WabiSabiLabi may close 0day auction site

Zero-day site had been launched with aim of providing a market to allow independent security researchers to earn a living from vulnerabilities discovered

WabiSabiLabi may shut down its online marketplace for security vulnerabilities, focusing instead on the line of OneShield unified threat management (UTM) appliances it developed with Italian defense company EuroTech.

Last year, WabiSabiLabi opened an online auction site for unpatched security vulnerabilities, also called 0days. The company's stated aim was to provide a market that would allow independent security researchers to earn a living from the vulnerabilities they discover. To prevent vulnerabilities from ending up in the hands of criminals, only qualified buyers are permitted to use the WabiSabiLabi auction site.

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While security companies routinely pay researchers for vulnerabilities and then keep this information under wraps, some believe researchers should first disclose such vulnerabilities to vendors free and, when a patch is released, make details of the vulnerability publicly available, a practice known in the security community as ethical disclosure.

In the end, security researchers recognized the value of having an auction site like WabiSabiLabi, but very few buyers proved willing to use the site, said Roberto Preatoni, an Italian security consultant and WabiSabiLabi's director of strategy, in an interview at the Hack In The Box security conference in Kuala Lumpur, Malaysia.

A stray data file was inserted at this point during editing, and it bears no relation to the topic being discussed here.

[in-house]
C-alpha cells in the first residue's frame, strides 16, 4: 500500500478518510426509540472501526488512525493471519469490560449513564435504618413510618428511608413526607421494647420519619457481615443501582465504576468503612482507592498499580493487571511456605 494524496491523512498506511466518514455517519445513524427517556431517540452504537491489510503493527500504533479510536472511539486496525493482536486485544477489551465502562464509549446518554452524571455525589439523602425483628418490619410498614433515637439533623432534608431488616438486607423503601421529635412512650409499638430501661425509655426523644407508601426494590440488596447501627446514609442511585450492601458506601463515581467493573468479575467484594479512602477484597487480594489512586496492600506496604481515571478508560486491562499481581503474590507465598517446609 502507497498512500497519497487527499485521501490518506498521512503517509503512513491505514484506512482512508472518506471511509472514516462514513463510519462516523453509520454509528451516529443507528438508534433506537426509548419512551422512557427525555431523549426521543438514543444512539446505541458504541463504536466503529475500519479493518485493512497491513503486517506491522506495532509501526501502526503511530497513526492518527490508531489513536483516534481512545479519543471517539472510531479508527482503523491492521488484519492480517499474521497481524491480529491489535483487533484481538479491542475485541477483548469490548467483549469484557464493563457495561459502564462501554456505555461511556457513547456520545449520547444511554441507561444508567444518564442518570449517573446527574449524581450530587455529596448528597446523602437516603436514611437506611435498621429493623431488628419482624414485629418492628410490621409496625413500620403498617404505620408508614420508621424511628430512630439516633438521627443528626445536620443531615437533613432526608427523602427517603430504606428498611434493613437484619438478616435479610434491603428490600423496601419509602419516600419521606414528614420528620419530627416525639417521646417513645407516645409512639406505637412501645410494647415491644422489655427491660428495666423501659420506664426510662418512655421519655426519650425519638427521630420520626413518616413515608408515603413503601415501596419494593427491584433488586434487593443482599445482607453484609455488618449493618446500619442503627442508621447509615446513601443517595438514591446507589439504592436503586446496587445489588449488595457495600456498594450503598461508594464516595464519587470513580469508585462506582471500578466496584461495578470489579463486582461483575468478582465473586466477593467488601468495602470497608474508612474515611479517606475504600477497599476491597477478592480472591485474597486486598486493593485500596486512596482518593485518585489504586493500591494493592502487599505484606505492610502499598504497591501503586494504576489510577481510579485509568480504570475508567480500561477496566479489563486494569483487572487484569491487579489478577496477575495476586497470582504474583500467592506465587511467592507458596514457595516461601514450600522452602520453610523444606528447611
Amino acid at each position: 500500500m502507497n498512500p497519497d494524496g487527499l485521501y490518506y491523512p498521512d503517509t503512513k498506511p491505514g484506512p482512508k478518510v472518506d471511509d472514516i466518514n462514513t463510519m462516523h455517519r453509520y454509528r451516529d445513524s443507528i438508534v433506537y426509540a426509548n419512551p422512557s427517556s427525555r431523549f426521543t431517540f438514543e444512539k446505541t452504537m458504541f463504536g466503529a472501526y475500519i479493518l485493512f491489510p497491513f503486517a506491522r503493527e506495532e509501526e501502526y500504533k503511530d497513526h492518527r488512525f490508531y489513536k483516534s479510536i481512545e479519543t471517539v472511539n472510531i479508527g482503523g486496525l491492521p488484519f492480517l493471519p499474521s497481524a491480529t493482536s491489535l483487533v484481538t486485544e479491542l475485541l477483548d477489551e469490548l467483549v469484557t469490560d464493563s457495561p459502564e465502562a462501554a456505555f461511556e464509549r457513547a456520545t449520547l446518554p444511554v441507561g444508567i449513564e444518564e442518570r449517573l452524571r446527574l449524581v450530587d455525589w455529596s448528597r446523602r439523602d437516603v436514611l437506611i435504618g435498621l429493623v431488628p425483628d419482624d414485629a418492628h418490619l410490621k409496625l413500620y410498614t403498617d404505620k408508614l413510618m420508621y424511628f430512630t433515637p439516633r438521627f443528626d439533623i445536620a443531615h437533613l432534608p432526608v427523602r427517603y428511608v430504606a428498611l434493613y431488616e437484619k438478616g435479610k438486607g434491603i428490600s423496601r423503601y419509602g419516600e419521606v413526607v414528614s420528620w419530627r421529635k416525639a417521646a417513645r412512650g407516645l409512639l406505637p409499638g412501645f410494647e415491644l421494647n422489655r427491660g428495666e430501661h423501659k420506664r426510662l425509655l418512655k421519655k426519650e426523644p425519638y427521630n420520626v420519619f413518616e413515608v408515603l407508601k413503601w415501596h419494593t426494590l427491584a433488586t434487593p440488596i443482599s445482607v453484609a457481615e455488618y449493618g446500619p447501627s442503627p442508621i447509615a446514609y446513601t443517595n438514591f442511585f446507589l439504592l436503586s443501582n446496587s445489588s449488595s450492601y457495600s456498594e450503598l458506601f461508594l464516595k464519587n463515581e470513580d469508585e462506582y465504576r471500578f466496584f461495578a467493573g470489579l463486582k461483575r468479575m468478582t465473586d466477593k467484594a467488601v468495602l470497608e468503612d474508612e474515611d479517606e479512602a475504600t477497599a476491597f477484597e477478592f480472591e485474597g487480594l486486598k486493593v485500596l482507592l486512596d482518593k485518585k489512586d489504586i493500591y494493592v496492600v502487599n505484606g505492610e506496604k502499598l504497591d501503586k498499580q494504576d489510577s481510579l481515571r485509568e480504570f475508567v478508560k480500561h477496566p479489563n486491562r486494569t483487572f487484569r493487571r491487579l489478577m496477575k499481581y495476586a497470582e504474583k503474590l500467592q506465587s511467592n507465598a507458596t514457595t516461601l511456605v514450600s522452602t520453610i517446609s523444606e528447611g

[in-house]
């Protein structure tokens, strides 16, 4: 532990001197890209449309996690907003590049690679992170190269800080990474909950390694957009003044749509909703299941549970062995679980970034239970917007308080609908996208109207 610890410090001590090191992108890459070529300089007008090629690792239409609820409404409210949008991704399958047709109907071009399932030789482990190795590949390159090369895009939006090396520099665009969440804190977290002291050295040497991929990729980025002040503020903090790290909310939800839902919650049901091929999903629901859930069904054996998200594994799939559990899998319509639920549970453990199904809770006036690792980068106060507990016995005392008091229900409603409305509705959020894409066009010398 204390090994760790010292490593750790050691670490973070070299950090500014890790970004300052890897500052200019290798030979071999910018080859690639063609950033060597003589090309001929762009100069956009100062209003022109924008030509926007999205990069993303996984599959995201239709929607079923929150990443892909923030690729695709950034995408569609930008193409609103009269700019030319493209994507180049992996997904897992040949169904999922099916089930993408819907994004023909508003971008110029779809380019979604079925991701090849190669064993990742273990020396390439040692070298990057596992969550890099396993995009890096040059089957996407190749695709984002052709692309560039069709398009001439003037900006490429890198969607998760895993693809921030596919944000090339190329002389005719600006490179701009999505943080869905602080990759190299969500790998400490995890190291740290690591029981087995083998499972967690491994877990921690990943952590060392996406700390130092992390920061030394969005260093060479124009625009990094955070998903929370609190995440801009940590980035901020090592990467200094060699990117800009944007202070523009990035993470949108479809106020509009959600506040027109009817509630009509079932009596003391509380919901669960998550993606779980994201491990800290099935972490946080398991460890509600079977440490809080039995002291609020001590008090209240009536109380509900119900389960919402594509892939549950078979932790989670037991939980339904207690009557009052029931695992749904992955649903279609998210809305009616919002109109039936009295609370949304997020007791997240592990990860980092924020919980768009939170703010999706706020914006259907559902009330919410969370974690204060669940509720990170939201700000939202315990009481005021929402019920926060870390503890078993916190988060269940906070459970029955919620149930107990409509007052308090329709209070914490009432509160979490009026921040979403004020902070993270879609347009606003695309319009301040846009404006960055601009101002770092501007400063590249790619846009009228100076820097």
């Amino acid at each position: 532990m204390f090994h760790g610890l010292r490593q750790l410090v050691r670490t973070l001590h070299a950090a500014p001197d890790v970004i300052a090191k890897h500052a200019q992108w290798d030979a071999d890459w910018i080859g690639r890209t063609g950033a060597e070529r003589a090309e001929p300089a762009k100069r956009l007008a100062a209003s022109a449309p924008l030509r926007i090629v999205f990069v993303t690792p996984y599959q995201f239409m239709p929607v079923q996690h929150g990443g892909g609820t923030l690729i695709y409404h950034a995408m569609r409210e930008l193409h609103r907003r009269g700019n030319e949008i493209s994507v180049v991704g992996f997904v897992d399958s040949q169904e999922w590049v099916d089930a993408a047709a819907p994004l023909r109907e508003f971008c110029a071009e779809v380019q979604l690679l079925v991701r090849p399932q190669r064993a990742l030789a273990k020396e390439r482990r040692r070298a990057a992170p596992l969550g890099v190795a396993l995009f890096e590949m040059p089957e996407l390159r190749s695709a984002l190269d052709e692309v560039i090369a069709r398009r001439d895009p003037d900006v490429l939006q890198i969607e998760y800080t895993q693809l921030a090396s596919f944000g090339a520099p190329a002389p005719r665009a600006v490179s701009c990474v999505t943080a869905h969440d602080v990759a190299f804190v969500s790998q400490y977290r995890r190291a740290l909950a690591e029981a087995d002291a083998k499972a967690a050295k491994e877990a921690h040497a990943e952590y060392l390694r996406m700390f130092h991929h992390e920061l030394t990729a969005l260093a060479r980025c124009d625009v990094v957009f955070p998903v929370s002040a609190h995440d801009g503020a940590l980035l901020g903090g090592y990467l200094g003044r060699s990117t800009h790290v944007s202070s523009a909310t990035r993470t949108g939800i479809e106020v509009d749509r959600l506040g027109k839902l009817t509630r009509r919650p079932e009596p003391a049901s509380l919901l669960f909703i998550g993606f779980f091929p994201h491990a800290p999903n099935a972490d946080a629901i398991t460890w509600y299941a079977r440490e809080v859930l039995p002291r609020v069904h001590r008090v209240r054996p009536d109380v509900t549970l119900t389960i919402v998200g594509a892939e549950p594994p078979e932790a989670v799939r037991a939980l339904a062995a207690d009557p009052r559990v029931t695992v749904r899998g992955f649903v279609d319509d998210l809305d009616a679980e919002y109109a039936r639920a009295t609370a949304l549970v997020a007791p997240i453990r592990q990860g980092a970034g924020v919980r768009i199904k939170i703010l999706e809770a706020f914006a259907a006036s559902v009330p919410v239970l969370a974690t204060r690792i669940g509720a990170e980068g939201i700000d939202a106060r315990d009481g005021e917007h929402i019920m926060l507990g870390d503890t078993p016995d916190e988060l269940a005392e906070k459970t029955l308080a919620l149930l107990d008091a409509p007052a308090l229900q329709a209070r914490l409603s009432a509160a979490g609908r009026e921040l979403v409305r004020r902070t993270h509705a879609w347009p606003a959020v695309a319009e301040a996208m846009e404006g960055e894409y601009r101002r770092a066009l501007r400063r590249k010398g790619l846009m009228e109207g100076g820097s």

"It didn't work very well. The marketplace was too far ahead of its time," he said, adding that a final decision on the fate of the marketplace has yet to be reached.

Preatoni believes the OneShield UTM appliances, designed to defend networks from attack, can provide an alternative way for independent researchers to earn a living from their work. Customers who purchase a OneShield device will pay a monthly subscription fee for access to WabiSabiLabi's existing library of 0day signatures, and new signatures will be continually added as they are discovered.

The subscription revenue will be shared with security researchers, who will earn a monthly royalty for their discoveries, Preatoni said. Pricing of the OneShield appliances and the cost of the monthly subscription were not immediately available.

Nevertheless, the line of security appliances, which Preatoni first discussed in an interview last year, are close to commercial release, with samples already available. OneShield has found distributors for the appliances in North America and Europe and is looking for one in Asia, he said.

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